Dr Tedros told the WHO Executive Board that “even as vaccines bring hope to some, they become another brick in the wall of inequality between the world’s haves and have-nots.”
A “me-first approach” to COVID-19
vaccines on the part of some countries and manufacturers is putting equitable
access to the lifesaving treatments at risk, the head of the World Health
Organization (WHO) Dr Tedros Adhanom Ghebreyesus has warned.
Dr Tedros told the WHO Executive
Board that “even as vaccines bring hope to some, they become another brick in
the wall of inequality between the world’s haves and have-nots.”
Describing the rapid development
of vaccines as a literal and figurative “shot in the arm” during the pandemic,
Tedros reported that while 39 million doses have been administered in nearly 50
richer countries, only 25 have been given in one lowest income nation.
“I need to be blunt: the world is
on the brink of a catastrophic moral failure – and the price of this failure
will be paid with lives and livelihoods in the world’s poorest countries”, he
said, speaking from WHO headquarters in Geneva.
Ensuring all countries will have
access to any COVID-19 vaccines is the promise of a global mechanism
established last April, known as the COVAX Facility. It has secured two billion
doses so far, with a billion more in the pipeline, and deliveries should begin
“Even as they speak the language
of equitable access, some countries and companies continue to prioritize
bilateral deals, going around COVAX, driving up prices and attempting to jump
to the front of the queue. This is wrong”, Tedros stated.
Additionally, most manufacturers
also have prioritized regulatory approval in rich countries, where profits are
higher, rather than submitting their dossiers to WHO for prequalification. He
says this approach is likely to delay COVAX deliveries and create exactly the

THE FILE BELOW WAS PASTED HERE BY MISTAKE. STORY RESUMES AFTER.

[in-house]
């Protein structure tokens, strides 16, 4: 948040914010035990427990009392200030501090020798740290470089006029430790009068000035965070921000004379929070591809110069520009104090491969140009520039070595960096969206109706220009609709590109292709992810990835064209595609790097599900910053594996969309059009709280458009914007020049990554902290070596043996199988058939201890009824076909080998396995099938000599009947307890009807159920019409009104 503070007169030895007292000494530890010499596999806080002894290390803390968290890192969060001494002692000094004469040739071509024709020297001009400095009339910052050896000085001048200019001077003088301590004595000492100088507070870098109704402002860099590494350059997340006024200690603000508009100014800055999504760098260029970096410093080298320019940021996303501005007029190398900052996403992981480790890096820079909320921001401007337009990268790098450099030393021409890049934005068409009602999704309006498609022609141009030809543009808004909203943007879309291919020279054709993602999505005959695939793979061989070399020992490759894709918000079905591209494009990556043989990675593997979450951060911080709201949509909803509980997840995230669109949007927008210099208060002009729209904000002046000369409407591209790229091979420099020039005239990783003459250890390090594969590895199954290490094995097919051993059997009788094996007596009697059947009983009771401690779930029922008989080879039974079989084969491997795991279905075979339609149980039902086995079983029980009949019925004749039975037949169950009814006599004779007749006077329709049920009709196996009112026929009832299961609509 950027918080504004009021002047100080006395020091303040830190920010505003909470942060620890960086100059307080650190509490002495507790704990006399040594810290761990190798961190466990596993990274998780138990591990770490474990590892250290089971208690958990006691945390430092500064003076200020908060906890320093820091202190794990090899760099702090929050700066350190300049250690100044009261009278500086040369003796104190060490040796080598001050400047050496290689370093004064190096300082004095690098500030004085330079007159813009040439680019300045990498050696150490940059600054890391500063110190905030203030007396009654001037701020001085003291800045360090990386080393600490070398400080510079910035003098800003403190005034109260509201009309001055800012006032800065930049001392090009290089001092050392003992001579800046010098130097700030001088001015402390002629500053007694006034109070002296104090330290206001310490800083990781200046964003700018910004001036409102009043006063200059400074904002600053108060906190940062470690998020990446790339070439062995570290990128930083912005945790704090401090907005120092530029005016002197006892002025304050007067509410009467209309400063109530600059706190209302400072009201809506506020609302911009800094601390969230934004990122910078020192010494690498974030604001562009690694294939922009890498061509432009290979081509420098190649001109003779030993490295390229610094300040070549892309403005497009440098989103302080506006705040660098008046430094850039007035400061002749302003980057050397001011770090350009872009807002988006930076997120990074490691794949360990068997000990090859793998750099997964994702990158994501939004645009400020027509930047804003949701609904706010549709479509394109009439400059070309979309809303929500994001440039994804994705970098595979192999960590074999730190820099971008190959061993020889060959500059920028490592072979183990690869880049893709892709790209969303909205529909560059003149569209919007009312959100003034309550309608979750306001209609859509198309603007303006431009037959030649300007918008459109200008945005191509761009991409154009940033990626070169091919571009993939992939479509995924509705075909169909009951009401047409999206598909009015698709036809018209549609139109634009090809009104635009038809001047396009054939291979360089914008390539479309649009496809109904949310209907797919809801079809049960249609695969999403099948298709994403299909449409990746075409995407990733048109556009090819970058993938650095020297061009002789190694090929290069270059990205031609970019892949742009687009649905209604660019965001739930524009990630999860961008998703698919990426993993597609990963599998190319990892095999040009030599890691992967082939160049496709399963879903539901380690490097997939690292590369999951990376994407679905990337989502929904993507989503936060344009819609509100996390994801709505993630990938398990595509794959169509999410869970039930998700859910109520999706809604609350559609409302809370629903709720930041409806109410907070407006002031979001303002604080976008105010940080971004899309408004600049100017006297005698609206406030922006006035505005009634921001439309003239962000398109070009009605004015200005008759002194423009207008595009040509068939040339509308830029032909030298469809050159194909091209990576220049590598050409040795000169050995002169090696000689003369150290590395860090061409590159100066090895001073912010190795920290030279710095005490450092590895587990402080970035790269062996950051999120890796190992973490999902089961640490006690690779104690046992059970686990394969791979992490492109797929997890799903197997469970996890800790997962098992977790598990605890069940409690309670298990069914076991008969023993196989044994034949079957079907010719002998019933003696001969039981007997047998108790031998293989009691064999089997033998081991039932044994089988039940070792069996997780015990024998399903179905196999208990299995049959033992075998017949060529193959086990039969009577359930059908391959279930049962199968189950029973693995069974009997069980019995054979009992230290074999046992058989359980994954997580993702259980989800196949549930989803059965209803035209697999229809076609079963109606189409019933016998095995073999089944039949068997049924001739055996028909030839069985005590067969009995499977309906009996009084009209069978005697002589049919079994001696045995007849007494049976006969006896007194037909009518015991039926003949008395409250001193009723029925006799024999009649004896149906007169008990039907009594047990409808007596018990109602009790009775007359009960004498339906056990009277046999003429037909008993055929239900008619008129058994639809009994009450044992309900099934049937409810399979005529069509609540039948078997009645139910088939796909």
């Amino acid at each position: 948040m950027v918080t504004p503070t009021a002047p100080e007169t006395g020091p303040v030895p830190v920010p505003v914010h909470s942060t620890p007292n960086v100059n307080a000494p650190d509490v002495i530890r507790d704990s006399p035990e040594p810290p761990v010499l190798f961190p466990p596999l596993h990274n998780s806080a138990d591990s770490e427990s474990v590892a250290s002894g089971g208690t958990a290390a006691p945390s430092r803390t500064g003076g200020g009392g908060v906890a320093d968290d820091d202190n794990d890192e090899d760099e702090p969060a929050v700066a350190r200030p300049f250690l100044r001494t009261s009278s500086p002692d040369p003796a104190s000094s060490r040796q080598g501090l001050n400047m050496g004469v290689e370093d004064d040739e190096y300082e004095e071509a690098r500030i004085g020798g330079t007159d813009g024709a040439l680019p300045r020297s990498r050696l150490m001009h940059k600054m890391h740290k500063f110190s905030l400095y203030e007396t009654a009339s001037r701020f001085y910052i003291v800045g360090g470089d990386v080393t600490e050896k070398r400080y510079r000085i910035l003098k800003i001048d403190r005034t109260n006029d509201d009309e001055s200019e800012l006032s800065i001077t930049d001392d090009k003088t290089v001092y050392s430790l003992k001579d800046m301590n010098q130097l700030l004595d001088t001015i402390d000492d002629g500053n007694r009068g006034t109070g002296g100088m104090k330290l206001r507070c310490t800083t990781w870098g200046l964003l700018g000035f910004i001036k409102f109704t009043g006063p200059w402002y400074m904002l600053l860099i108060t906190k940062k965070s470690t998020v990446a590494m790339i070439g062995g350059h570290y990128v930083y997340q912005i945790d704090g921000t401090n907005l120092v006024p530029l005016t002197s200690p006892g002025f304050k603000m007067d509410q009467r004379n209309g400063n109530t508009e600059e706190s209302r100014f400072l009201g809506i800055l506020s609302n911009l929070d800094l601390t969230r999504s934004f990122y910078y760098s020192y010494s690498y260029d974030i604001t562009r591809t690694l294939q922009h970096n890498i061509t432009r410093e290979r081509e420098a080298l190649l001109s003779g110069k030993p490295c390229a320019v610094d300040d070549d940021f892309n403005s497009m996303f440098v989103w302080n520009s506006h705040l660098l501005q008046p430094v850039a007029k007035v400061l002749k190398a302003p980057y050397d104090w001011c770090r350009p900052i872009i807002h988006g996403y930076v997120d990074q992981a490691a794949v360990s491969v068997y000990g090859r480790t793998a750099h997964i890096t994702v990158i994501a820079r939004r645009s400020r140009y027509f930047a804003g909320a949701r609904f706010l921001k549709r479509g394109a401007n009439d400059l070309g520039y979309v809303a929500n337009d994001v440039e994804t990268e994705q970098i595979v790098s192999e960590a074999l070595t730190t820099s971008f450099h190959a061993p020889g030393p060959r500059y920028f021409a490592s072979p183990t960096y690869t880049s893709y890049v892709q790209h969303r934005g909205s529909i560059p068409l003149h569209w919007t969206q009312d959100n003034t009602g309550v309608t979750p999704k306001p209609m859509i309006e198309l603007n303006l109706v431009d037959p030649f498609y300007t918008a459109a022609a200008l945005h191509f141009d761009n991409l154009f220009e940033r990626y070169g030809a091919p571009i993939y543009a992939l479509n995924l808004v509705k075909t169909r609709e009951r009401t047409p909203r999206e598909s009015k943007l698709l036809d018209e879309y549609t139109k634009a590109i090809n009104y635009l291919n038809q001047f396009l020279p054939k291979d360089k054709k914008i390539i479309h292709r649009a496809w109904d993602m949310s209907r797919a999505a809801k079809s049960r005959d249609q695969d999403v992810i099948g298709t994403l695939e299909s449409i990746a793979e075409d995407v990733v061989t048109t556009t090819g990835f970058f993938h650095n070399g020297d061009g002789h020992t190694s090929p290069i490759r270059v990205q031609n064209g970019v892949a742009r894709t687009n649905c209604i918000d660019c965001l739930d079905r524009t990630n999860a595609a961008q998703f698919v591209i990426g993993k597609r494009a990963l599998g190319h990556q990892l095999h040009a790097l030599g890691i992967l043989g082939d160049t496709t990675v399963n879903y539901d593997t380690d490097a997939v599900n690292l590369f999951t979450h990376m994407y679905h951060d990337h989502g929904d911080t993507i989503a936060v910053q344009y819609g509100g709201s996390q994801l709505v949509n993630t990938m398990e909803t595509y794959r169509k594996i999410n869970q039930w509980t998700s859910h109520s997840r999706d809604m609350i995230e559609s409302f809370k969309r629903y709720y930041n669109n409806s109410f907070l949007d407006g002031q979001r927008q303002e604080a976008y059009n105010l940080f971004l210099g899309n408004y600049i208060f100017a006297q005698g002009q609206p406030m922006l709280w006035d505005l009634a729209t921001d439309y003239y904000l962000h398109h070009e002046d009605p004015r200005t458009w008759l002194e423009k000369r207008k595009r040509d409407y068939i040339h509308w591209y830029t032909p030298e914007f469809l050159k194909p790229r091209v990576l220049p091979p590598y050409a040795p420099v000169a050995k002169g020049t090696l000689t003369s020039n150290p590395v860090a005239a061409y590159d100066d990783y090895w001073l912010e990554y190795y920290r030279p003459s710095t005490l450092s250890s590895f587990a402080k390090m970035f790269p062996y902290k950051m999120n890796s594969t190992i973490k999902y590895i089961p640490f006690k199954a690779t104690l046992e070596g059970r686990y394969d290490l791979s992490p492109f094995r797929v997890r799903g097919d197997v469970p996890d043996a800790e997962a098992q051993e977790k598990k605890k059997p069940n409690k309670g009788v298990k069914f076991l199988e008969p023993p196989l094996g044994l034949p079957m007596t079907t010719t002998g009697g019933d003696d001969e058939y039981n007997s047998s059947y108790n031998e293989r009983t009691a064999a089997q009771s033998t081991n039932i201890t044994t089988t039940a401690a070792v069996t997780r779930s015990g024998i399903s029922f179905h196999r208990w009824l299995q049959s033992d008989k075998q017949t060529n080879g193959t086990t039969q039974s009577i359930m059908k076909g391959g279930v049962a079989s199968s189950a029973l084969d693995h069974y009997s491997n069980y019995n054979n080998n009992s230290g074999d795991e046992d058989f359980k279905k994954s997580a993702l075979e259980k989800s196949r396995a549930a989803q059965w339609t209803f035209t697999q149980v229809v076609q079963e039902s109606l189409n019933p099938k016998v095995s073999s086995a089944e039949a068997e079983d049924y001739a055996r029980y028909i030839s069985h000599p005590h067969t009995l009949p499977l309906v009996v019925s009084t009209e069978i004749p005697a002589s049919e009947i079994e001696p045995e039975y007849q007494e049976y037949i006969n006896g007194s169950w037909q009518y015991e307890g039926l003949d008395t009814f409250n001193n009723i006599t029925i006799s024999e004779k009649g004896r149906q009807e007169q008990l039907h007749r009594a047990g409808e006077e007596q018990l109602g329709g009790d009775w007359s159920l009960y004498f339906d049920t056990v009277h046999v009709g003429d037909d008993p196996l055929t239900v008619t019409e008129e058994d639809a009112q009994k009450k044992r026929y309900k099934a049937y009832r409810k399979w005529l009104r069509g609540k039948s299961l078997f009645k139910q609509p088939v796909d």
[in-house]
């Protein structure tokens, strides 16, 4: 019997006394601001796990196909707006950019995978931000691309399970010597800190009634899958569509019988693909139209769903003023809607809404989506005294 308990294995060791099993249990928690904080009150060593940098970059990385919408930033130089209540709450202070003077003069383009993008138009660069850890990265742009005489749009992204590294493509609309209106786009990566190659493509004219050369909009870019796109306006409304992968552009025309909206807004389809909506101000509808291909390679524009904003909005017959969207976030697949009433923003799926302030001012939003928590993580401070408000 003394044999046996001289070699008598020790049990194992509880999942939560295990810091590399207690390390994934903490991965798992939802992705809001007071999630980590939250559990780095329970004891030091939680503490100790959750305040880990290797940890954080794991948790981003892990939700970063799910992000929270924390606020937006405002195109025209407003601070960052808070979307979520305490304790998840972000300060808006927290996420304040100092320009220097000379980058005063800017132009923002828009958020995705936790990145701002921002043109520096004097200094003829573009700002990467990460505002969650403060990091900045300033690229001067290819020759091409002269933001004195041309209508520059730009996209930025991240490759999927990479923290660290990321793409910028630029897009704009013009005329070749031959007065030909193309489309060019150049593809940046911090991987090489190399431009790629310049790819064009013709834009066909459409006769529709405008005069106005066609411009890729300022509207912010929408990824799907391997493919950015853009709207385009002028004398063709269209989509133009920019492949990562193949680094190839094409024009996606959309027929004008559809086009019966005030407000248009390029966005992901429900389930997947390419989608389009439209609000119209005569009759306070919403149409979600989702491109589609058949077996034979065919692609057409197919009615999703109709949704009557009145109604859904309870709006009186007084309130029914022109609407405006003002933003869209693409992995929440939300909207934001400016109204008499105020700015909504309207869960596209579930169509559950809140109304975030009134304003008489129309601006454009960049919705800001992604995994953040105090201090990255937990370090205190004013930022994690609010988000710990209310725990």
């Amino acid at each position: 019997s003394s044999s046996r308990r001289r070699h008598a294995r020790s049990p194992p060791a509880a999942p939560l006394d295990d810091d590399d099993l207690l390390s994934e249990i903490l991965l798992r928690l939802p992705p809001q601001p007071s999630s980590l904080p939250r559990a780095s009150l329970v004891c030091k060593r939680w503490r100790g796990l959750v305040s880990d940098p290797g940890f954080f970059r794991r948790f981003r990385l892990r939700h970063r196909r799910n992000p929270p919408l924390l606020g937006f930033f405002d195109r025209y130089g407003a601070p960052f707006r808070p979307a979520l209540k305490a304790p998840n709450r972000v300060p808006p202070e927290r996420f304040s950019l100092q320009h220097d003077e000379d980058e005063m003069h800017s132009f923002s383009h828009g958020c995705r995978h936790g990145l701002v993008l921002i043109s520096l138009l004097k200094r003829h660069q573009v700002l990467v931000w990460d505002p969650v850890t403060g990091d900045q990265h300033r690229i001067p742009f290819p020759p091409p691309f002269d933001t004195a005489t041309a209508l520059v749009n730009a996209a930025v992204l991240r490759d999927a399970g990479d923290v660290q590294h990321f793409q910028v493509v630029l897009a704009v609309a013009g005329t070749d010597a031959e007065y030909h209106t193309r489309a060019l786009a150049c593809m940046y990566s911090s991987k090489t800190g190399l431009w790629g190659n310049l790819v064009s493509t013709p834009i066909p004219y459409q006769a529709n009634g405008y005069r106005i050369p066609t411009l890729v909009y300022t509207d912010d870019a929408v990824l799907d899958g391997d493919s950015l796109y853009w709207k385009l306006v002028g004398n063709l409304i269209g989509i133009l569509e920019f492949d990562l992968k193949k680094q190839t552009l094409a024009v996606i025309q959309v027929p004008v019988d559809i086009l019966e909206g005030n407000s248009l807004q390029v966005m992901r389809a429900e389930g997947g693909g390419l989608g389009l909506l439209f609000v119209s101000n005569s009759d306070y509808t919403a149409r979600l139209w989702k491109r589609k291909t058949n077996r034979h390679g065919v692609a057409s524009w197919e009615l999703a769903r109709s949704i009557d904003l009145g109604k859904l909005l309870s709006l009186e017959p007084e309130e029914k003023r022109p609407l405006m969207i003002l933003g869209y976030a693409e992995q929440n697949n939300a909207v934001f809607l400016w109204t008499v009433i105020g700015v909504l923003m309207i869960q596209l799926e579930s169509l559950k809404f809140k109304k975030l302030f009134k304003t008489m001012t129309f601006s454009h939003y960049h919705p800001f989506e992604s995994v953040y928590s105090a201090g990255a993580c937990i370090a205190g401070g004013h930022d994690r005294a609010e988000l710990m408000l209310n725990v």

scenario COVAX was designed to avoid, with hoarding, a chaotic market, an uncoordinated response, and continued social and economic disruption”, he said.
Underlining that vaccine equity
also has economic benefits, Tedros urged countries to “work together in
solidarity” to ensure the inoculation of all health workers and older people at
most risk worldwide is underway, within the first 100 days of the year.
He pressed for action in three
areas to “change the rules of the game”, starting with an appeal for
transparency in any bilateral contracts between countries and COVAX, including
on volumes, pricing and delivery dates. Dr Tedros also called for vaccine
producers to provide WHO with full data for regulatory review in real-time, to
accelerate approvals, and he urged countries to only use vaccines that have met
international safety standards, and to accelerate readiness for their
“My challenge to all Member
States is to ensure that by the time World Health Day arrives on the 7th of
April, COVID-19 vaccines are being administered in every country, as a symbol
of hope for overcoming both the pandemic and the inequalities that lie at the
root of so many global health challenges”, he said, adding, “I hope this will